FOXBORO, MA - JANUARY 01: A general view as the Montreal Canadiens play the Boston Bruins in the third period during the 2016 Bridgestone NHL Winter Classic at Gillette Stadium on January 1, 2016 in Foxboro, Massachusetts.  (Photo by Jim Rogash/Getty Images)

The 2016 Winter Classic ratings were the worst in the event’s history

The 2016 Winter Classic continued the event’s ratings dive. Previously, the 2015 Winter Classic was the least-viewed Classic, bringing in a rating of 2.3. The 2016 edition sank even lower, posting a rating of just 1.6.

The 1.6 rating is lost without a bit of context. Here’s a look at how the other seven Winter Classic games performed as far as ratings are concerned.

Looking at the numbers above, fans were eager to digest the outdoor game in 2014 following a year in which the Classic was cancelled due to the lockout. Since then, the ratings have been sinking.

If you’re a regular reader here at PDL, this won’t surprise you. Heading into the game, it was clear that fans weren’t that excited for the Winter Classic. Unless you had a rooting interest in one of the teams or unless you’re a hockey fan who has managed to avoid outdoor game fatigue, the game wasn’t high on the ol’ priority list.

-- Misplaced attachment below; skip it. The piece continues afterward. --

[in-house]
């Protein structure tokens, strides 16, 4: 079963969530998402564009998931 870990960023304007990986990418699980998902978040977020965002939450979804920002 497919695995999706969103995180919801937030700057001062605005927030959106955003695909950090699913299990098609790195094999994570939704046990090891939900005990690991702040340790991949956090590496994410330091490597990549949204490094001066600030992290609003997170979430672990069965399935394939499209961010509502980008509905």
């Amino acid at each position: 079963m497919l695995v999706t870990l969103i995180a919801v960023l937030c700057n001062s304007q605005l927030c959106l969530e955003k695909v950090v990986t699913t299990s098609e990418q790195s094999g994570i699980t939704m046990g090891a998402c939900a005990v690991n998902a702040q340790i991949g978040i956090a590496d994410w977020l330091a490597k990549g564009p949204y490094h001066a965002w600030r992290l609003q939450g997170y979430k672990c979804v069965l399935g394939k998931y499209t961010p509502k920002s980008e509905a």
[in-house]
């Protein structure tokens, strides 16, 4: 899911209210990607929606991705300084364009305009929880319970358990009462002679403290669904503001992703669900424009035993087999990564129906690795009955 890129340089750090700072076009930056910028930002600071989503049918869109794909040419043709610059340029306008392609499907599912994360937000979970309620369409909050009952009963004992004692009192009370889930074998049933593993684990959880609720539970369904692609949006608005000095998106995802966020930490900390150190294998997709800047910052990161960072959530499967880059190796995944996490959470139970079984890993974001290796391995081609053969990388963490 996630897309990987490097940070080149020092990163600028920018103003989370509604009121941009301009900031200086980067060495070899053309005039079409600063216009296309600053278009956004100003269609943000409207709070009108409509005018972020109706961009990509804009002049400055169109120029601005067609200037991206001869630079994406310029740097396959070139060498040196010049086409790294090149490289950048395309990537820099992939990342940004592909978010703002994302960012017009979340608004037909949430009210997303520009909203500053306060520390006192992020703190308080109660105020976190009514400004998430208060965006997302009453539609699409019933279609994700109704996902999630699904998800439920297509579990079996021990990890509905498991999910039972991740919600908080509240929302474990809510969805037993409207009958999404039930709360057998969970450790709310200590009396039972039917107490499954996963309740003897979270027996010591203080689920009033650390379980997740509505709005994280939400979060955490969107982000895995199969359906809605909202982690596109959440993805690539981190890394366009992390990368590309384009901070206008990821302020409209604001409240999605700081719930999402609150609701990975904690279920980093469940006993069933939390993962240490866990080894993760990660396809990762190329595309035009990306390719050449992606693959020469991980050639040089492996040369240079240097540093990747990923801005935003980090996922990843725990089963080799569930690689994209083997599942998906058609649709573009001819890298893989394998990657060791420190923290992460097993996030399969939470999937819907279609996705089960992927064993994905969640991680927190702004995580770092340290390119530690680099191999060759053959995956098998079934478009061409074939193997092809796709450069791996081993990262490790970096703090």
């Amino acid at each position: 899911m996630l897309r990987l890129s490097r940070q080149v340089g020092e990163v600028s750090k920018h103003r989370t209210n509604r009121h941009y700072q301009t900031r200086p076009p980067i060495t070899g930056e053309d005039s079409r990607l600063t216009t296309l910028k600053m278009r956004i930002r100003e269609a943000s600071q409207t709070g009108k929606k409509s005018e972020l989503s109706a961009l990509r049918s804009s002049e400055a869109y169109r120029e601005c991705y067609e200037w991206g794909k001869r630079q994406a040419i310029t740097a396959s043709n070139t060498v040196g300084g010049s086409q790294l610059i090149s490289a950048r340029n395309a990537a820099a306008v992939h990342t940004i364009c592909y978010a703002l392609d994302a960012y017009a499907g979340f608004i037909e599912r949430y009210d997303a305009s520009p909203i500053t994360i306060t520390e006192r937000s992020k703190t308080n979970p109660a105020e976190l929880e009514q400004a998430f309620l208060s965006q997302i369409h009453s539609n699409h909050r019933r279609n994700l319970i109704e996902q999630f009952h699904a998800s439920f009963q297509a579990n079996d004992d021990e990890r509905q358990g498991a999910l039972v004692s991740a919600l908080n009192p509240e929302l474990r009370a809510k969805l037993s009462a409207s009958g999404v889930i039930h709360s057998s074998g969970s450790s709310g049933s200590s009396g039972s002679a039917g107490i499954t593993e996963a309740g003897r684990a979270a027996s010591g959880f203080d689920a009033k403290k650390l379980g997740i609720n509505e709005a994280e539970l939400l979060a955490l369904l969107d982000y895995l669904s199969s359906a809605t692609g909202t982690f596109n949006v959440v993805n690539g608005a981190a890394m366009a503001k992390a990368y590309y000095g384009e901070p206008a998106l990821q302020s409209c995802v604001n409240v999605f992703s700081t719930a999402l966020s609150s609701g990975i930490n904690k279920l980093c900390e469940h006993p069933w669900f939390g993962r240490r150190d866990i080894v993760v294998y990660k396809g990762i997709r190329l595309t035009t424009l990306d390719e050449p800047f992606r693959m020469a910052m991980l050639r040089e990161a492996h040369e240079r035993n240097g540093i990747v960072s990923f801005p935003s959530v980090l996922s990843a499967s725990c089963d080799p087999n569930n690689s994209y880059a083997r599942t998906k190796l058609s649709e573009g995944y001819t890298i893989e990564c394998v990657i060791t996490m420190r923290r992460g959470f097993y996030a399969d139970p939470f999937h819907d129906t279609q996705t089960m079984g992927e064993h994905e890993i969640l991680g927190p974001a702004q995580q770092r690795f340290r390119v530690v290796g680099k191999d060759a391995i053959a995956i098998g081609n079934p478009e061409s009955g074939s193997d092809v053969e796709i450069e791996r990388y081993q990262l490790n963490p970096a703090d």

The Winter Classic has lost its luster. We ran an article on this very fact in 2014. Since then, the league hasn’t taken any steps to spice things up. The same handful of teams have participated in multiple outdoor games. The venues have been mostly underwhelming outside of the Big House. Instead of attempting something bold and hosting the game in a more unique venue (we put together a list of 10 places we’d like to see a game) or with different teams, the NHL is playing things safe. Instead of allowing the Winter Classic to be the lone, premier outdoor event, the NHL opted for greed and have hosted numerous outdoor games over the last few years. As a result, the Winter Classic fell out of “must-see” territory.

Ratings aside, the Winter Classic will continue to be a big success as far as a live event is considered. The game will always sell a ton of tickets regardless of venue. Merchandise sales will be huge. However, the NHL has watered down what could have been and should have been an event fans won’t consider missing on television and they have a lot of work to do before the ratings start improving.

David Rogers

About David Rogers

Managing Editor of the NHL blog Puck Drunk Love and contributing writer for The Comeback and Awful Announcing. Firm believer that Ray Hudson is the most entertaining commentator in sports.